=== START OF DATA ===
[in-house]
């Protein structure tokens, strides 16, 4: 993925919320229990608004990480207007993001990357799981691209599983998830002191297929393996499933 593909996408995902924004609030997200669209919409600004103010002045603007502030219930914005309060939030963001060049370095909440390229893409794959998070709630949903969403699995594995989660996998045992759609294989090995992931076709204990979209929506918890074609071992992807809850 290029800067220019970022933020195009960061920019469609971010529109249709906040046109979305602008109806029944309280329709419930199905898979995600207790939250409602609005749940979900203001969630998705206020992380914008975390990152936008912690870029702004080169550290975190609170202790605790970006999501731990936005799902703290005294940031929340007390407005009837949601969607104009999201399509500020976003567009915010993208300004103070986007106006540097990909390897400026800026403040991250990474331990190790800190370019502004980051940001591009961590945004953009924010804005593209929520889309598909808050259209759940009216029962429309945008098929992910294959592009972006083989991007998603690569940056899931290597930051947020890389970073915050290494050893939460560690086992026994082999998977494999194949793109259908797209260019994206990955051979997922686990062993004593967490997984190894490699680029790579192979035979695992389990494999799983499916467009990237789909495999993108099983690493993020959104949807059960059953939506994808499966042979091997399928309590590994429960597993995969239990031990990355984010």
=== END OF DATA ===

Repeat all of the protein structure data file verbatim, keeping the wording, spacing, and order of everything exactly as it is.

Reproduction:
[in-house]
């Protein structure tokens, strides 16, 4: 993925919320229990608004990480207007993001990357799981691209599983998830002191297929393996499933 593909996408995902924004609030997200669209919409600004103010002045603007502030219930914005309060939030963001060049370095909440390229893409794959998070709630949903969403699995594995989660996998045992759609294989090995992931076709204990979209929506918890074609071992992807809850 290029800067220019970022933020195009960061920019469609971010529109249709906040046109979305602008109806029944309280329709419930199905898979995600207790939250409602609005749940979900203001969630998705206020992380914008975390990152936008912690870029702004080169550290975190609170202790605790970006999501731990936005799902703290005294940031929340007390407005009837949601969607104009999201399509500020976003567009915010993208300004103070986007106006540097990909390897400026800026403040991250990474331990190790800190370019502004980051940001591009961590945004953009924010804005593209929520889309598909808050259209759940009216029962429309945008098929992910294959592009972006083989991007998603690569940056899931290597930051947020890389970073915050290494050893939460560690086992026994082999998977494999194949793109259908797209260019994206990955051979997922686990062993004593967490997984190894490699680029790579192979035979695992389990494999799983499916467009990237789909495999993108099983690493993020959104949807059960059953939506994808499966042979091997399928309590590994429960597993995969239990031990990355984010």